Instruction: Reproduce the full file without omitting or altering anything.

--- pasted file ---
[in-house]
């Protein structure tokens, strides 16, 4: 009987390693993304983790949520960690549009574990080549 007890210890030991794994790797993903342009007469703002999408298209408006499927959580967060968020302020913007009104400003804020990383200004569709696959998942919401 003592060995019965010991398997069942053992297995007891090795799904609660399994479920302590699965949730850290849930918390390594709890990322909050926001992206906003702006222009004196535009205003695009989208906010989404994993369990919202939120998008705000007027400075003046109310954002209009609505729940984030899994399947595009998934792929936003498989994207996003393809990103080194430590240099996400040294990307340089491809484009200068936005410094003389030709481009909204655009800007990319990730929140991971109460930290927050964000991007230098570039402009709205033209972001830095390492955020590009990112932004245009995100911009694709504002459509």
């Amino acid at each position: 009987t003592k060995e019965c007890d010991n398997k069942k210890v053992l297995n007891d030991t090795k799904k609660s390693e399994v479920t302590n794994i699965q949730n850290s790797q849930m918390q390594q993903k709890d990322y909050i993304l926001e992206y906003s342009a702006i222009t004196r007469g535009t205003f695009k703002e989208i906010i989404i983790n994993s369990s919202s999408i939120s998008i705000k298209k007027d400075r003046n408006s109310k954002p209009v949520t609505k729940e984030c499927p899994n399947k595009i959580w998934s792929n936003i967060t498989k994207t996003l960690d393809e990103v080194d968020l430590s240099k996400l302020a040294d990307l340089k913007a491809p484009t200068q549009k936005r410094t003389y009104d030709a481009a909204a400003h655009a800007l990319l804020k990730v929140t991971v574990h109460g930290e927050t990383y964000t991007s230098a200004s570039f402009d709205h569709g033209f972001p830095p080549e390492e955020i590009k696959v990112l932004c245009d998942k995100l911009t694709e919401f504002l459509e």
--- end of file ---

[in-house]
């Protein structure tokens, strides 16, 4: 009987390693993304983790949520960690549009574990080549 007890210890030991794994790797993903342009007469703002999408298209408006499927959580967060968020302020913007009104400003804020990383200004569709696959998942919401 003592060995019965010991398997069942053992297995007891090795799904609660399994479920302590699965949730850290849930918390390594709890990322909050926001992206906003702006222009004196535009205003695009989208906010989404994993369990919202939120998008705000007027400075003046109310954002209009609505729940984030899994399947595009998934792929936003498989994207996003393809990103080194430590240099996400040294990307340089491809484009200068936005410094003389030709481009909204655009800007990319990730929140991971109460930290927050964000991007230098570039402009709205033209972001830095390492955020590009990112932004245009995100911009694709504002459509």
């Amino acid at each position: 009987t003592k060995e019965c007890d010991n398997k069942k210890v053992l297995n007891d030991t090795k799904k609660s390693e399994v479920t302590n794994i699965q949730n850290s790797q849930m918390q390594q993903k709890d990322y909050i993304l926001e992206y906003s342009a702006i222009t004196r007469g535009t205003f695009k703002e989208i906010i989404i983790n994993s369990s919202s999408i939120s998008i705000k298209k007027d400075r003046n408006s109310k954002p209009v949520t609505k729940e984030c499927p899994n399947k595009i959580w998934s792929n936003i967060t498989k994207t996003l960690d393809e990103v080194d968020l430590s240099k996400l302020a040294d990307l340089k913007a491809p484009t200068q549009k936005r410094t003389y009104d030709a481009a909204a400003h655009a800007l990319l804020k990730v929140t991971v574990h109460g930290e927050t990383y964000t991007s230098a200004s570039f402009d709205h569709g033209f972001p830095p080549e390492e955020i590009k696959v990112l932004c245009d998942k995100l911009t694709e919401f504002l459509e």